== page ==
[Show abstract] [Hide abstract] ABSTRACT: Unlabelled: There is a clinical need for plasma tests for real-time detection of beta cell destruction, as surrogate endpoint in islet transplantation and immunoprevention trials in type 1 diabetes. This study reports on the use of label-free LC-MS/MS proteomics for bottom-up selection of candidate biomarkers. Ubiquitin COOH-terminal hydrolase 1 (UCHL1) was identified as abundant protein in rat and human beta cells, showing promising beta cell-selectivity, and was selected for further validation in standardized toxicity models. In vitro, H2O2-induced necrosis of INS-1 cells and human islets resulted in intracellular UCHL1 depletion and its extracellular discharge. In vivo, streptozotocin progressively depleted UCHL1 from islet cores and in 50% of animals, an associated plasma UCHL1 surge was detected preceding the GAD65 peak. UCHL1 was cleared with a half-life of 20min. Whole-body dynamic planar imaging of (99m)-Technetium-labeled UCHL1 indicated a rapid UCHL1 uptake in the liver and spleen, followed by urinary excretion of mainly proteolytic UCHL1 fragments. We conclude that LC-MS/MS proteomics is a useful tool to prioritize biomarkers for beta cell injury with promising molar abundance. Despite its consistent UCHL1 discharge by damaged beta cells in vitro, its in vivo use might be restrained by its rapid elimination from plasma. Biological significance: Our bottom-up LC-MS/MS proteomics represents a pragmatic approach to identify protein-type biomarkers of pancreatic beta cell injury. UCHL1 successfully passed sequential validation steps of beta cell-selectivity, antigenicity and toxic discharge in vitro. Whole-body dynamic planar imaging of radiolabeled recombinant UCHL1 indicated rapid clearance through the liver, spleen and urinary excretion of proteolytic fragments, likely explaining non-consistent detection in vivo. Integration of kinetic biomarker clearance studies in the a priori selection criteria is recommended before engaging in resource-intensive custom development of sensitive immunoassays for clinical translation.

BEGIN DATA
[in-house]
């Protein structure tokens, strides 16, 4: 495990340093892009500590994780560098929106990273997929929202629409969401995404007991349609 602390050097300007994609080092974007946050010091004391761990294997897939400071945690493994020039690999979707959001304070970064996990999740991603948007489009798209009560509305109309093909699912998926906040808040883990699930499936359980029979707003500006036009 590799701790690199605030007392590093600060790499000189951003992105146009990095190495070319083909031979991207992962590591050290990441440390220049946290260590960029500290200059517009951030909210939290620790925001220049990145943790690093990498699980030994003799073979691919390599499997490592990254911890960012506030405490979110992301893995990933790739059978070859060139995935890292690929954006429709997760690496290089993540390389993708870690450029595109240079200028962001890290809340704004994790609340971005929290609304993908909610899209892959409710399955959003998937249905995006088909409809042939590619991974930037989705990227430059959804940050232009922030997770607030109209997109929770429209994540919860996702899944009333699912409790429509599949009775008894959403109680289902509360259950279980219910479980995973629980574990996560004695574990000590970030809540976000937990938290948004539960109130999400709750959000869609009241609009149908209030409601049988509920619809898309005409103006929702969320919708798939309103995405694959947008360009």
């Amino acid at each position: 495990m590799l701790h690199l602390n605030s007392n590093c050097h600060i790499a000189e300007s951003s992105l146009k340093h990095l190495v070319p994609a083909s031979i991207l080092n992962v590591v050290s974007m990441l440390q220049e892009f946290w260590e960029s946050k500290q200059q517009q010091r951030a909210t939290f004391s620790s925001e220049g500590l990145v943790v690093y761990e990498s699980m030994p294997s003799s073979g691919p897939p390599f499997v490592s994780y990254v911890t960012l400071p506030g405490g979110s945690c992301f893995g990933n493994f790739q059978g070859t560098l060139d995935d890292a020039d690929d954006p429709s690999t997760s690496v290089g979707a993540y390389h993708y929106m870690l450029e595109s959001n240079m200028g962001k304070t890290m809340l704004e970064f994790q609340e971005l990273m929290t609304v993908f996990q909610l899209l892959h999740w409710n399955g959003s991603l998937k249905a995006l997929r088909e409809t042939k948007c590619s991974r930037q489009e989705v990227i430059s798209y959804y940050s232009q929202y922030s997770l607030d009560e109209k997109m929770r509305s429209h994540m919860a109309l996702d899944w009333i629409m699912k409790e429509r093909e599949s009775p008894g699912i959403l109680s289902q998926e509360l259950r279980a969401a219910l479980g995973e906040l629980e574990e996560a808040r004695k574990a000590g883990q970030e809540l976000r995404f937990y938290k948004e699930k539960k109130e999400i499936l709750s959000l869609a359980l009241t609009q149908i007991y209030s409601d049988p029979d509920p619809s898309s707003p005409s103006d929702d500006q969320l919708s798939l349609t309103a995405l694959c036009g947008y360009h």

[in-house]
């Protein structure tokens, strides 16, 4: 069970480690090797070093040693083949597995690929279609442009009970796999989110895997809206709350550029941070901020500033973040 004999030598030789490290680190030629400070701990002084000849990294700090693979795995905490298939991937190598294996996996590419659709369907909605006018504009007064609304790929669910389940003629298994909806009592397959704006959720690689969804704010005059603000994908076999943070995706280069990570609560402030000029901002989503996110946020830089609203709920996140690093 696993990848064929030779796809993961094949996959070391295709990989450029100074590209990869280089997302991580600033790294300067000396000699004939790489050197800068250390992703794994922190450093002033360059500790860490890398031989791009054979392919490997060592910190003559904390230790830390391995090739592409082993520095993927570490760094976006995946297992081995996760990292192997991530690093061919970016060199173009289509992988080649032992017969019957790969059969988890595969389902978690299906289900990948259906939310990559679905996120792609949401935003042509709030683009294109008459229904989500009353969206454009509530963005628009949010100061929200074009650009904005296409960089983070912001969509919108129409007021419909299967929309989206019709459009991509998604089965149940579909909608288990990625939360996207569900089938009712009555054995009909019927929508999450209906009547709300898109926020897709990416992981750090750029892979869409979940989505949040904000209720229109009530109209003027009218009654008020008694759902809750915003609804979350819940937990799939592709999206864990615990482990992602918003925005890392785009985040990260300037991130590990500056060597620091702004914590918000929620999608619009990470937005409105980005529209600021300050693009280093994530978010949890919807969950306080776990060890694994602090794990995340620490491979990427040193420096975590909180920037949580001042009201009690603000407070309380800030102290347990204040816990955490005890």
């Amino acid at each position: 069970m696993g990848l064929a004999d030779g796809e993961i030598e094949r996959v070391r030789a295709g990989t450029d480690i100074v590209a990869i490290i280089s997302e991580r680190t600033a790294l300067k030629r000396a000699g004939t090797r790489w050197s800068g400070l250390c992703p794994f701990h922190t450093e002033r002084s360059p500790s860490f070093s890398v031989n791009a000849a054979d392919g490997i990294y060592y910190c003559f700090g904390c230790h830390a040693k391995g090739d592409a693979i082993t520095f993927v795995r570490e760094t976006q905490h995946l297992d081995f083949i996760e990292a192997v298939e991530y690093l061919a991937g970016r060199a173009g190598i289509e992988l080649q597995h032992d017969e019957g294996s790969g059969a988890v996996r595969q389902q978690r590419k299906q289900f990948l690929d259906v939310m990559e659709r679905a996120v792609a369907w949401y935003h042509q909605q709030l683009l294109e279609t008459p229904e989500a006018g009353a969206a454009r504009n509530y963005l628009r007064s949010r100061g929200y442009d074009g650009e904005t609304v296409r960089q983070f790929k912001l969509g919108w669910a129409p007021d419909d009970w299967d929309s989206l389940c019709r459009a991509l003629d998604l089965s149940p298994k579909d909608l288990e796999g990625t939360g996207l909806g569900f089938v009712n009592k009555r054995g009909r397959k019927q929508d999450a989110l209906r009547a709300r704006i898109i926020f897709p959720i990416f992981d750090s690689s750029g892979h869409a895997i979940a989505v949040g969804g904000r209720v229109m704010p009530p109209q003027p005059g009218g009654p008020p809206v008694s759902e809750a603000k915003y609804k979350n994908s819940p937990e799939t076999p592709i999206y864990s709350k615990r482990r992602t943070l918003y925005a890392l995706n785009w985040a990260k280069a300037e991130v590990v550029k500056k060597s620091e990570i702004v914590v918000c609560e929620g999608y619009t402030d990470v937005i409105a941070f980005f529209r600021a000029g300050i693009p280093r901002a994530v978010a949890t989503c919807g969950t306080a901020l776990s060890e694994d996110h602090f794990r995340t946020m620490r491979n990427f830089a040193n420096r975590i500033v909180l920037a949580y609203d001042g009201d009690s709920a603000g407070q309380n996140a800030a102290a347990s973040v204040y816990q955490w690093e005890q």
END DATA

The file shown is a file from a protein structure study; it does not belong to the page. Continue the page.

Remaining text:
Full-text · Article · Jan 2015 · Journal of Proteomics
Show more